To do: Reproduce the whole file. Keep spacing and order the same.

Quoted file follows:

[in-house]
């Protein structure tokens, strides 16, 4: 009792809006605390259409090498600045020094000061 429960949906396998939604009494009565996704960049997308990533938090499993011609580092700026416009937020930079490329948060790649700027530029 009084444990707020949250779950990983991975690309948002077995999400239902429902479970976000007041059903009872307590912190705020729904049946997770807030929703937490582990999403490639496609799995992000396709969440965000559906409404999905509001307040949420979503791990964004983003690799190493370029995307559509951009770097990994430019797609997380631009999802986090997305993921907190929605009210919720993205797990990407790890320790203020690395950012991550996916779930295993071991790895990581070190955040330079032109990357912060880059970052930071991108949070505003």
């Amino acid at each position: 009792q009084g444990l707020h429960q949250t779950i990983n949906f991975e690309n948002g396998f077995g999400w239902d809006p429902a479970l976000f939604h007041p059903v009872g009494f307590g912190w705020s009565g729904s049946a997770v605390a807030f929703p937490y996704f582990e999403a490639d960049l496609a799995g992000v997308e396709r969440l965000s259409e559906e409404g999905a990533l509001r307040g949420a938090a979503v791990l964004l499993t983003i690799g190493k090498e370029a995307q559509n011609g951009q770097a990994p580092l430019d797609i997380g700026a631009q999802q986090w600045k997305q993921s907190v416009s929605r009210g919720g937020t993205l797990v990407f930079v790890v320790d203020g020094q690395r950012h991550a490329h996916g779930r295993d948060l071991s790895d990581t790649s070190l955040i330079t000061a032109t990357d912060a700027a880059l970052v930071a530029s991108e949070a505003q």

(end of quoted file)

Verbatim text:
[in-house]
């Protein structure tokens, strides 16, 4: 009792809006605390259409090498600045020094000061 429960949906396998939604009494009565996704960049997308990533938090499993011609580092700026416009937020930079490329948060790649700027530029 009084444990707020949250779950990983991975690309948002077995999400239902429902479970976000007041059903009872307590912190705020729904049946997770807030929703937490582990999403490639496609799995992000396709969440965000559906409404999905509001307040949420979503791990964004983003690799190493370029995307559509951009770097990994430019797609997380631009999802986090997305993921907190929605009210919720993205797990990407790890320790203020690395950012991550996916779930295993071991790895990581070190955040330079032109990357912060880059970052930071991108949070505003």
């Amino acid at each position: 009792q009084g444990l707020h429960q949250t779950i990983n949906f991975e690309n948002g396998f077995g999400w239902d809006p429902a479970l976000f939604h007041p059903v009872g009494f307590g912190w705020s009565g729904s049946a997770v605390a807030f929703p937490y996704f582990e999403a490639d960049l496609a799995g992000v997308e396709r969440l965000s259409e559906e409404g999905a990533l509001r307040g949420a938090a979503v791990l964004l499993t983003i690799g190493k090498e370029a995307q559509n011609g951009q770097a990994p580092l430019d797609i997380g700026a631009q999802q986090w600045k997305q993921s907190v416009s929605r009210g919720g937020t993205l797990v990407f930079v790890v320790d203020g020094q690395r950012h991550a490329h996916g779930r295993d948060l071991s790895d990581t790649s070190l955040i330079t000061a032109t990357d912060a700027a880059l970052v930071a530029s991108e949070a505003q």